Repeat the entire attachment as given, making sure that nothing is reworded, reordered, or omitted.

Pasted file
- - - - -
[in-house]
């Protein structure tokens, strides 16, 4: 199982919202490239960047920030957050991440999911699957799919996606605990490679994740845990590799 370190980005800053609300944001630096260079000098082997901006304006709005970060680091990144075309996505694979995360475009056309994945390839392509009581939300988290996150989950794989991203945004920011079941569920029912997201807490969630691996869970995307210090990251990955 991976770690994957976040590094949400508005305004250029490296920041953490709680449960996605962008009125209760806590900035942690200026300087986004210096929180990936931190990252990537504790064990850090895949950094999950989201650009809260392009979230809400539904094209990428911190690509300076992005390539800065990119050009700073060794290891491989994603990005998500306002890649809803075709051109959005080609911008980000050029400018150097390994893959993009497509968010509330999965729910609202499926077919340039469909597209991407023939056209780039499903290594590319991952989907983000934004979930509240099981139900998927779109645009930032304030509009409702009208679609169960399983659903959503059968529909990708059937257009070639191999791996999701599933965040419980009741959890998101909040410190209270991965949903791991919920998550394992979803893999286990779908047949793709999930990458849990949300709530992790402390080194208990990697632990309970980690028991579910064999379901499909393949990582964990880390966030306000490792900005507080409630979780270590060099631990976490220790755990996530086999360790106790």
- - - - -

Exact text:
[in-house]
């Protein structure tokens, strides 16, 4: 199982919202490239960047920030957050991440999911699957799919996606605990490679994740845990590799 370190980005800053609300944001630096260079000098082997901006304006709005970060680091990144075309996505694979995360475009056309994945390839392509009581939300988290996150989950794989991203945004920011079941569920029912997201807490969630691996869970995307210090990251990955 991976770690994957976040590094949400508005305004250029490296920041953490709680449960996605962008009125209760806590900035942690200026300087986004210096929180990936931190990252990537504790064990850090895949950094999950989201650009809260392009979230809400539904094209990428911190690509300076992005390539800065990119050009700073060794290891491989994603990005998500306002890649809803075709051109959005080609911008980000050029400018150097390994893959993009497509968010509330999965729910609202499926077919340039469909597209991407023939056209780039499903290594590319991952989907983000934004979930509240099981139900998927779109645009930032304030509009409702009208679609169960399983659903959503059968529909990708059937257009070639191999791996999701599933965040419980009741959890998101909040410190209270991965949903791991919920998550394992979803893999286990779908047949793709999930990458849990949300709530992790402390080194208990990697632990309970980690028991579910064999379901499909393949990582964990880390966030306000490792900005507080409630979780270590060099631990976490220790755990996530086999360790106790």